Much as I detest "anarcho-capitalists", and much I detest people who fight against intellectual property rights, I must say that the Mises Institute with regard to Reisman is better than "official Objectivism". They show him some minimal respect and give him some minimal justice. "Official Objectivism" refuses to even mention the existence of his magnum opus, Capitalism: A Treatise on Economics, much less acknowledge it as the major achievement it really is. (On the other hand, they have no qualms about inviting Brian Simpson to lecture at Objectivist conferences, although Simpson has clearly stated that he is a disciple and admirer of George Reisman.)
But what is the underlying premise here? If it is no longer OK for George Reisman to address Objectivists, it is not OK for him to address anyone at all? Should he just shut up for the rest of his life?
Isnt it enough that George Reisman and anybody who has the courage to stand up for him have been driven out into the desert? Should we also be forbidden to look for oases?
An even more threadbare argument was made by Adam Reed:
Some of Ayn Rand's marginalia on von Mises are directed to Reisman, and they show that Reisman's difficulties with her epistemology go back a long way. [ ] I've always had qualms about Reisman's epistemology.
Those marginalia consist of some critical comments on Mises Human Action, pertaining mainly to Mises "philosophical framework". They are critical of Mises and of his epistemology. How can the fact that some of them were directed to George Reisman possibly be construed to mean that Reisman had "difficulties with [Ayn Rands] epistemology"? It should be obvious how extremely threadbare this argument actually is.
We dont even know which of the marginalia were addressed specifically to George Reisman. To quote Mayhew (in a footnote):
A few of Ayn Rands marginal comments in Human Action were addressed to the economist and student of Ludwig von Mises, George Reisman. In most cases her comments stand on their own, and the references to Dr. Reisman have been omitted. In this case, however, the comment is not intelligible without it.
And this was the marginal comment that we know was addressed to Reisman:
Mises: The imaginary constructions of praxeology can never be confronted with any experience of things external and can never be appraised from the point of view of such experience. Their function is to serve man in a scrutiny which cannot rely upon his senses.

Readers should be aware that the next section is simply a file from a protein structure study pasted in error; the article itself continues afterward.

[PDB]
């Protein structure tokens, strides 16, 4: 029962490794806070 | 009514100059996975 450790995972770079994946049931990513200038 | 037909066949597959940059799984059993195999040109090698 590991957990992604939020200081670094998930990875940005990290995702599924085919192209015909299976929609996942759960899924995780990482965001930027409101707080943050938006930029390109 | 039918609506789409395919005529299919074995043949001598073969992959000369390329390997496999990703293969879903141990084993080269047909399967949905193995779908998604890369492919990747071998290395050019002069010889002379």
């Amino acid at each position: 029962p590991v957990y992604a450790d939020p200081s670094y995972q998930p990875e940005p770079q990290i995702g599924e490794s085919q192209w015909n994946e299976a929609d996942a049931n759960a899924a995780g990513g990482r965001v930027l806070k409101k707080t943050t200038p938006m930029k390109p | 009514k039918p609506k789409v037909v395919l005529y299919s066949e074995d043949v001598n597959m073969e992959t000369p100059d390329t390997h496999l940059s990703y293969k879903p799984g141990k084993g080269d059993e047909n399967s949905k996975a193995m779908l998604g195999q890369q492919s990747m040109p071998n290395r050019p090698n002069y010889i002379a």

Rand: George! What other proof do you need? If it werent for you, I would drop, then and there, any book containing that sentence.
Obviously, this does not say, much less prove, a single thing about the state of George Reismans epistemology or his alleged "difficulties" with Objectivist epistemology. Mr. Reed is engaging in pure speculation.
(An even more threadbare argument has been made by a former friend of mine, who says that George Reisman is motivated by "vanity". (Scandinavian readers: see here and here.) If this is not psychologizing, then what is? At the same time, this former friend often expresses agreement with and even admiration for Reisman as an economist. Scandinavian readers: see here.)
I know this is repetitive, but there are some issues that are blithely ignored (or, in some cases, evaded) by every Objectivist who takes a stand against Reisman:
Well, I could go on and on
In all fairness, I should say that Diana Hsieh isnt always this bad. For example, I agree with the criticisms she has leveled against David Kelley and Nathaniel Branden.
But should anyone wonder why I dont take this up on NoodleFood: Diana Hsieh has forbidden me to ever comment on NoodleFood. This was because of a different issue: I made a couple of critical comments about Michael Huemer. But then, if Michael Huemer (a person who criticizes Objectivism on the basis of complete misrepresentations of it) ranks higher in Diana Hisehs hierarchy of values than George Reisman or me then so be it.
1) Yes, the "Ludwig von Mises Institute" should be renamed the "Murray Rothbard Institute". And the "Ayn Rand Institute" should be renamed the "Leonard Peikoff Institute".
by : Per-Olof Samuelsson, Järnvägsgatan 13, SE- 645 31 STRÄNGNÄS, Sweden